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|Mark Slouka’s War of the Worlds is part of cyberspace’s
cautionary literature, where authors challenge the popular assumptions that
technological progress makes a transition from a physical to a virtual world
inevitable. What’s worse, he writes, is that many participants in the trends
don’t stop to ask whether full-body sensoria, digital orgasms, or uploaded
personalities are necessary, let alone good.
Much of Slouka’s writing is on target, though is must be said that he takes on the extreme edge of cyberspace prognosticators, including Wired‘s Kevin Kelly and the Electronic Frontier Foundation’s John Perry Barlow. Neither of those individuals are known for their reluctance in making strong claims about advancing technology’s potential benefits, though Slouka argues that some of what Kelly and Barlow describe as blessings are actually curses. One basic reason full virtuality isn’t desirable, Slouka argues, is that history is about man’s “debate with the world”; how we as a species attempt to come to grips with our surroundings. When we can program and modify our surroundings, the debate becomes meaningless and humanity suffers as a result.
In particular, one aspect of Kevin Kelly’s Out of Control: The Rise of the Neo-Biological Civilization that particularly disturbs Slouka is the notion of the “hive society”, where billions of interconnected humans (I hesitate to call them “individuals” in this context) interact and move toward goals defined by...who? A hive has only one queen, small numbers of warriors and attendants, and vast quantities of drones. Who gets to be the leader? And the drones?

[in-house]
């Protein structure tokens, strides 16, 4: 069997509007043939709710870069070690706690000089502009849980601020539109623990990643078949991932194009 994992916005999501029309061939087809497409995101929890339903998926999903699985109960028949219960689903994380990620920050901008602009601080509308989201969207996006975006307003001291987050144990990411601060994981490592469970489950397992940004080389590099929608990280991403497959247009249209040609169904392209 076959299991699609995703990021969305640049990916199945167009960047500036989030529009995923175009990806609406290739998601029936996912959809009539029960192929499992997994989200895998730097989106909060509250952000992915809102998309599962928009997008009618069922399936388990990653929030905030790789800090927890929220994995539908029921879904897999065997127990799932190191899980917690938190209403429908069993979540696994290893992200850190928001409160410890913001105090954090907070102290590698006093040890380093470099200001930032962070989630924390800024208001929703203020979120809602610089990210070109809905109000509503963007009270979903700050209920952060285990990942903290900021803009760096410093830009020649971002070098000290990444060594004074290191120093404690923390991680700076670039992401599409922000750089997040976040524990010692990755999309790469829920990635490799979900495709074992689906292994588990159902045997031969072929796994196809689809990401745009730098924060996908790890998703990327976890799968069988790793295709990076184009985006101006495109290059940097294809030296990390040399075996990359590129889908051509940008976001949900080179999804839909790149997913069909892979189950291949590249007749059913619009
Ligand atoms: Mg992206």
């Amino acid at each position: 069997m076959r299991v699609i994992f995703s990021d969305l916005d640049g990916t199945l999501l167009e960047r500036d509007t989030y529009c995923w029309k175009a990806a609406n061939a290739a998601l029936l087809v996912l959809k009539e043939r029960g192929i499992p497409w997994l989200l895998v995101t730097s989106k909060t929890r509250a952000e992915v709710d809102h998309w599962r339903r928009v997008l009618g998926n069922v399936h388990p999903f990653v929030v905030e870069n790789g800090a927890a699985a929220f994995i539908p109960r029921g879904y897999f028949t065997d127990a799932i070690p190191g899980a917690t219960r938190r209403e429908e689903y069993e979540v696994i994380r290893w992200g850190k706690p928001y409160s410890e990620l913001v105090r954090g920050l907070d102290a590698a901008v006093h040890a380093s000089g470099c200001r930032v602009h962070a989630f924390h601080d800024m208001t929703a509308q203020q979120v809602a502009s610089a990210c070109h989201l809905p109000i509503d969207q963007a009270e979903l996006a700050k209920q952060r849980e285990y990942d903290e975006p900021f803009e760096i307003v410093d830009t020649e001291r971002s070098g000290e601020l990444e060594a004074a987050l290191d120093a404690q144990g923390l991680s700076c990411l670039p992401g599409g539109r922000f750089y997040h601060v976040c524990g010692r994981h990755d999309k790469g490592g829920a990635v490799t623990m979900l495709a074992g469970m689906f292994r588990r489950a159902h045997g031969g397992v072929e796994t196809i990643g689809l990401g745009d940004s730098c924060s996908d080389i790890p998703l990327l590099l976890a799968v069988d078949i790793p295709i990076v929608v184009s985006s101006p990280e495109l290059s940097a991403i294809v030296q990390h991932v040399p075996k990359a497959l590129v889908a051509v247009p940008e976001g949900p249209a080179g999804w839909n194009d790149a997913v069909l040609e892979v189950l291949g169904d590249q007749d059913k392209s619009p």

In another section, Slouka mirrors Steve Talbott’s arguments in The Future Does Not Compute regarding the primacy of nature and the importance of children experiencing the world without a filter. One effective anecdote relates how the digital elite in Silicon Valley is experiencing a “back to the land” movement, growing grapes and sharing the product with their friends. Anyone who has ever taken a day, week, or month “off” from email and the online world can understand the change in perspective that comes from spending time with friends and the world at large.
War of the Worlds is a solid book, but I only give it an 83% rating because it doesn’t effectively take on the “weak” case for the benefits of advancing technology, which holds that improved simulation technology will augment the physical world, rather than replacing it. While addressing the wide range of scenarios would have lengthened the book by quite a few pages and diffused the main argument, Slouka’s attention to the radical edge of the debate limits the scope of his counter arguments. Nonetheless, War of the Worlds is a clear, concise, and impassioned caution against assuming that electronic connectivity is a one-way street to utopia.
Curtis D. Frye (firstname.lastname@example.org) is the editor and chief reviewer of Technology and Society Book Reviews. He worked for four years as a defense industry analyst at The MITRE Corporation in McLean, VA, and is the author of Privacy-Enhanced Business, from Quorum Books.